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Friday, October 18, 2019  Spokane, Washington  Est. May 19, 1883
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No-contact advisory issued for Moses Lake water after sewage spill, blue-green algae advisory

UPDATED: Thu., Aug. 29, 2019, 9:29 p.m.

 (Emma Epperly / The Spokesman-Review)
(Emma Epperly / The Spokesman-Review)

A sewage spill reported Wednesday in Moses Lake led the Grant County Health District to issue a seven-day no-contact advisory for a portion of the lake.

The advisory does not affect drinking water, and sewer services were not affected. The advisory is in effect through Thursday, Sept. 5.

But even before the leak was detected, the entirety of Moses Lake was under a blue-green algae toxin advisory that means the water is not safe for humans or animals. The advisory was issued Aug. 20 and remained in place as of Thursday.

The toxin levels are “extremely elevated,” said Theresa Adkinson, administrator of the health district.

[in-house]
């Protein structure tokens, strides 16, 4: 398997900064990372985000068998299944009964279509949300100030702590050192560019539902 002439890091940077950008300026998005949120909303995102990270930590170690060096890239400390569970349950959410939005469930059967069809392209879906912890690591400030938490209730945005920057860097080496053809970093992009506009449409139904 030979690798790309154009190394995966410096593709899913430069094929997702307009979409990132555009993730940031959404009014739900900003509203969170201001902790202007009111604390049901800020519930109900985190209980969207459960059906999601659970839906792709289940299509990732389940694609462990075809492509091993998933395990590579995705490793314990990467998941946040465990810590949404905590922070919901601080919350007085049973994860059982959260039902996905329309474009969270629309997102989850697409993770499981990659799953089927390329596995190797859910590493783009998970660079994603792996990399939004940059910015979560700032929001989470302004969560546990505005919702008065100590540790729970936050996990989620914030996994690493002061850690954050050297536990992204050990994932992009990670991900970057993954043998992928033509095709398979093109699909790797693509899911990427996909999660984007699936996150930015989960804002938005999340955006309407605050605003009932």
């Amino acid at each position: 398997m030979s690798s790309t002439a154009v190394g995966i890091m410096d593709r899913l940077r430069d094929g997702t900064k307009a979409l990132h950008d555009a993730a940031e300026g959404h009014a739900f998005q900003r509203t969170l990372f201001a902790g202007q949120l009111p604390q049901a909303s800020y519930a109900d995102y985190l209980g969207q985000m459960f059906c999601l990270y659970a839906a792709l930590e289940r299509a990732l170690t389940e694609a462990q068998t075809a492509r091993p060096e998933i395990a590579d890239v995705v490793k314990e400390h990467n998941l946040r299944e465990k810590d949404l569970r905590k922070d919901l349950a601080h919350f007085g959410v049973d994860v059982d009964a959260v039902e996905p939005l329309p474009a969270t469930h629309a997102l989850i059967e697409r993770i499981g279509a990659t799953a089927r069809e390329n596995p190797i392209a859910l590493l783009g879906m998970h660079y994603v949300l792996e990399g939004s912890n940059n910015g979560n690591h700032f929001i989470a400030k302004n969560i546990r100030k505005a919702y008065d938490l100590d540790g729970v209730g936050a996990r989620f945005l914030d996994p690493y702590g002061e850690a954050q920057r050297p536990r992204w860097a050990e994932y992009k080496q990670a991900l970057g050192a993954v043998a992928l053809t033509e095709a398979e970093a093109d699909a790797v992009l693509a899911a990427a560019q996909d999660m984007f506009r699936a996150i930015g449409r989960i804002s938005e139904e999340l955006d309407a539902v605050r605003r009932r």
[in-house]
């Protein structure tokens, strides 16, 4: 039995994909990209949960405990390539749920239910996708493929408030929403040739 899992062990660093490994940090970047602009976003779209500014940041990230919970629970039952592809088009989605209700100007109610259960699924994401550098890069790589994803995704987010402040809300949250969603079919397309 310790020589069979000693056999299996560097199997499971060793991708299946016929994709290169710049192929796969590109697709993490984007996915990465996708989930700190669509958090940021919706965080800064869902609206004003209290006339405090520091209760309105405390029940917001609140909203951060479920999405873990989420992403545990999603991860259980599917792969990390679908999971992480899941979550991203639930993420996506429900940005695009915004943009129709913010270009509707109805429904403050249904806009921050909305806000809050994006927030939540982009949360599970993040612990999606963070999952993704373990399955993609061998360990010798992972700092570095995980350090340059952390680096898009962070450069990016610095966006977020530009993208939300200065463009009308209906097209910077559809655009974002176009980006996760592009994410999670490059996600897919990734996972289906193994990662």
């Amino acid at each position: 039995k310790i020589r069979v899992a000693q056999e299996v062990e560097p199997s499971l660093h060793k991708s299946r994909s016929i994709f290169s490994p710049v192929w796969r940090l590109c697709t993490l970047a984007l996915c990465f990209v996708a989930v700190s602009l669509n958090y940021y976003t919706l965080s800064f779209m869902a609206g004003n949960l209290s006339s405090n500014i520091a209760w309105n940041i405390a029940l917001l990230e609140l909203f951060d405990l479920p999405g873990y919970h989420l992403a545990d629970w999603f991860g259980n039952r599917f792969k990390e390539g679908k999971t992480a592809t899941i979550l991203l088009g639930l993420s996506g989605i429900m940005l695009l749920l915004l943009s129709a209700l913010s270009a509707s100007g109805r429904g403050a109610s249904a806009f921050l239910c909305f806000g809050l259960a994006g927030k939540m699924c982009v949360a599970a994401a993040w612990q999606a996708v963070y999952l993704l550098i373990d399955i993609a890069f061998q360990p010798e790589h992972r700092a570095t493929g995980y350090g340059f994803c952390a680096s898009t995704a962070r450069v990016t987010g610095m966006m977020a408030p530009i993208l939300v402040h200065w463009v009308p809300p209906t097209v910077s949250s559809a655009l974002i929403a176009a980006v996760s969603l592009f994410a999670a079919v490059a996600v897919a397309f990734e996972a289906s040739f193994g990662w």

No illnesses have been reported related to either the sewage contamination or the blue-green algae, said Lynne Lynch, communication manager for Moses Lake.

Wednesday’s sewage spill occurred in the Knolls Vista neighborhood. The public should not swim, fish, boat or have any other kind of contact with the lake water in the impacted area. The health district also advised against irrigation with lake water.

A resident on the 300 block of West Northshore Drive reported sewage was spilling into the lake at about 6 p.m. Wednesday.

The advisory hasn’t stopped people from boating on the lake, said Calvin Smith who works at Sunrise Resorts.

“I’ve seen a few people out boating, but I don’t know why you’d want to do that if it’s unhealthy,” Smith said.

With Labor Day Weekend starting tomorrow, Smith said visitors will have to find other ways to recreate.

“It’s always going to affect the recreational value of people coming to be on the lake,” Smith said. “We still have the swimming pool, and the town has the water slides.”

The Moses Lake Fire Department and the city’s Waste Water Division responded and the leak was stopped at around 11:30 p.m. Wednesday.

City employees believe the cause of the spill was a baseball-sized hole in a pipe that was likely due to its age, according to a health district statement.

“The lake is not closed,” Adkinson said. “It’s not our recommendation to go swimming in the water.”

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